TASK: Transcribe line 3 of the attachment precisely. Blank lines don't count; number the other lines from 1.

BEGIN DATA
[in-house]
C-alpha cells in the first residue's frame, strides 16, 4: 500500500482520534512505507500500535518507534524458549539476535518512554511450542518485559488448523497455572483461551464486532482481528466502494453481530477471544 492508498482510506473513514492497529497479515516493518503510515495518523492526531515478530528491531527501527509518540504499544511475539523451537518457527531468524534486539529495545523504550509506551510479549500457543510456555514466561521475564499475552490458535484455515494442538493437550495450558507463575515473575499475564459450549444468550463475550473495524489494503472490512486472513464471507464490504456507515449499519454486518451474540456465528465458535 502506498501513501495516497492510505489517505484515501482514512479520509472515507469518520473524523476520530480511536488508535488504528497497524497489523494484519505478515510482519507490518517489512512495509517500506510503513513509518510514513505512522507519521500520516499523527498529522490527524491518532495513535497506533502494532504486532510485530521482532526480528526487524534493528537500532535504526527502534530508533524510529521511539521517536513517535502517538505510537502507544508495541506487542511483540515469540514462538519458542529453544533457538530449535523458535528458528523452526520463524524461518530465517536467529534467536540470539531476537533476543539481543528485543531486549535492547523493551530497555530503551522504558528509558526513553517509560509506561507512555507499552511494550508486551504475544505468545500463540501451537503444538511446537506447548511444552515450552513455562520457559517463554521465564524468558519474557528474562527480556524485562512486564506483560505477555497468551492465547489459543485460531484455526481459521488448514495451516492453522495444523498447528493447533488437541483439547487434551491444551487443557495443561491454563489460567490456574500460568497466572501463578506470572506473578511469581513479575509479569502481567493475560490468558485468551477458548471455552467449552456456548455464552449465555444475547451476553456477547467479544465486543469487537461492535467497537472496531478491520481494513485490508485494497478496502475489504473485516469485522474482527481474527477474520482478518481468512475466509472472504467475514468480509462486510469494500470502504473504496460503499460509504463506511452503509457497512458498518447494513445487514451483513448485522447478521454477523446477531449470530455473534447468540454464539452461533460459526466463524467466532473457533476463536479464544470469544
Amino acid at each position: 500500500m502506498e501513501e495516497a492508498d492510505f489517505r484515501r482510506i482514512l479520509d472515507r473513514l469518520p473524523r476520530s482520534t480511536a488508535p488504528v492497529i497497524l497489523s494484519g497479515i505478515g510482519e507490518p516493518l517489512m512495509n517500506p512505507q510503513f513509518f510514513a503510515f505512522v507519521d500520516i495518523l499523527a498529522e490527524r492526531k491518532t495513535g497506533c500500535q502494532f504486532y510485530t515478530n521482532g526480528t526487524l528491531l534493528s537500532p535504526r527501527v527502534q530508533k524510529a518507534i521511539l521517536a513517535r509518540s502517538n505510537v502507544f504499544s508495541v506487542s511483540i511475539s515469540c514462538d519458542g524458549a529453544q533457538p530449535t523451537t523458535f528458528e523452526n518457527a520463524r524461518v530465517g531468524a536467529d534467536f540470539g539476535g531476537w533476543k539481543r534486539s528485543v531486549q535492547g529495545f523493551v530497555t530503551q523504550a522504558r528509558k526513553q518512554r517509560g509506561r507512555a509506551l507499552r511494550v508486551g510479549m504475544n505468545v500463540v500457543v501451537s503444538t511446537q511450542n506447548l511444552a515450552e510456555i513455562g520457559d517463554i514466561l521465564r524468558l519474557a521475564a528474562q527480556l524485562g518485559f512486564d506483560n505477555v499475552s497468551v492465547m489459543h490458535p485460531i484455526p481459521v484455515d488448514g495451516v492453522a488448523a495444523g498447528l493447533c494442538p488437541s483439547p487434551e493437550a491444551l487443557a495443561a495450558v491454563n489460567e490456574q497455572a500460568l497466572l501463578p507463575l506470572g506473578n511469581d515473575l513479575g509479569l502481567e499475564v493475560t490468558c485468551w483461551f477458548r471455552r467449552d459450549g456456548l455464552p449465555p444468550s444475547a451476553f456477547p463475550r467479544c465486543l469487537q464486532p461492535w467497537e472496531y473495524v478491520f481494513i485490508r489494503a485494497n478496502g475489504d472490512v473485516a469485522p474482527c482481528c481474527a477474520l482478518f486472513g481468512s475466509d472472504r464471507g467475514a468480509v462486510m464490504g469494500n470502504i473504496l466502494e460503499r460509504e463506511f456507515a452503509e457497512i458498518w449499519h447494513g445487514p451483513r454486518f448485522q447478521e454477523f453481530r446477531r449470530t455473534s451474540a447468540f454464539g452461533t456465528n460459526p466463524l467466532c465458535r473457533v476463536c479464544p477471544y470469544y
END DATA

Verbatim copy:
Amino acid at each position: 500500500m502506498e501513501e495516497a492508498d492510505f489517505r484515501r482510506i482514512l479520509d472515507r473513514l469518520p473524523r476520530s482520534t480511536a488508535p488504528v492497529i497497524l497489523s494484519g497479515i505478515g510482519e507490518p516493518l517489512m512495509n517500506p512505507q510503513f513509518f510514513a503510515f505512522v507519521d500520516i495518523l499523527a498529522e490527524r492526531k491518532t495513535g497506533c500500535q502494532f504486532y510485530t515478530n521482532g526480528t526487524l528491531l534493528s537500532p535504526r527501527v527502534q530508533k524510529a518507534i521511539l521517536a513517535r509518540s502517538n505510537v502507544f504499544s508495541v506487542s511483540i511475539s515469540c514462538d519458542g524458549a529453544q533457538p530449535t523451537t523458535f528458528e523452526n518457527a520463524r524461518v530465517g531468524a536467529d534467536f540470539g539476535g531476537w533476543k539481543r534486539s528485543v531486549q535492547g529495545f523493551v530497555t530503551q523504550a522504558r528509558k526513553q518512554r517509560g509506561r507512555a509506551l507499552r511494550v508486551g510479549m504475544n505468545v500463540v500457543v501451537s503444538t511446537q511450542n506447548l511444552a515450552e510456555i513455562g520457559d517463554i514466561l521465564r524468558l519474557a521475564a528474562q527480556l524485562g518485559f512486564d506483560n505477555v499475552s497468551v492465547m489459543h490458535p485460531i484455526p481459521v484455515d488448514g495451516v492453522a488448523a495444523g498447528l493447533c494442538p488437541s483439547p487434551e493437550a491444551l487443557a495443561a495450558v491454563n489460567e490456574q497455572a500460568l497466572l501463578p507463575l506470572g506473578n511469581d515473575l513479575g509479569l502481567e499475564v493475560t490468558c485468551w483461551f477458548r471455552r467449552d459450549g456456548l455464552p449465555p444468550s444475547a451476553f456477547p463475550r467479544c465486543l469487537q464486532p461492535w467497537e472496531y473495524v478491520f481494513i485490508r489494503a485494497n478496502g475489504d472490512v473485516a469485522p474482527c482481528c481474527a477474520l482478518f486472513g481468512s475466509d472472504r464471507g467475514a468480509v462486510m464490504g469494500n470502504i473504496l466502494e460503499r460509504e463506511f456507515a452503509e457497512i458498518w449499519h447494513g445487514p451483513r454486518f448485522q447478521e454477523f453481530r446477531r449470530t455473534s451474540a447468540f454464539g452461533t456465528n460459526p466463524l467466532c465458535r473457533v476463536c479464544p477471544y470469544y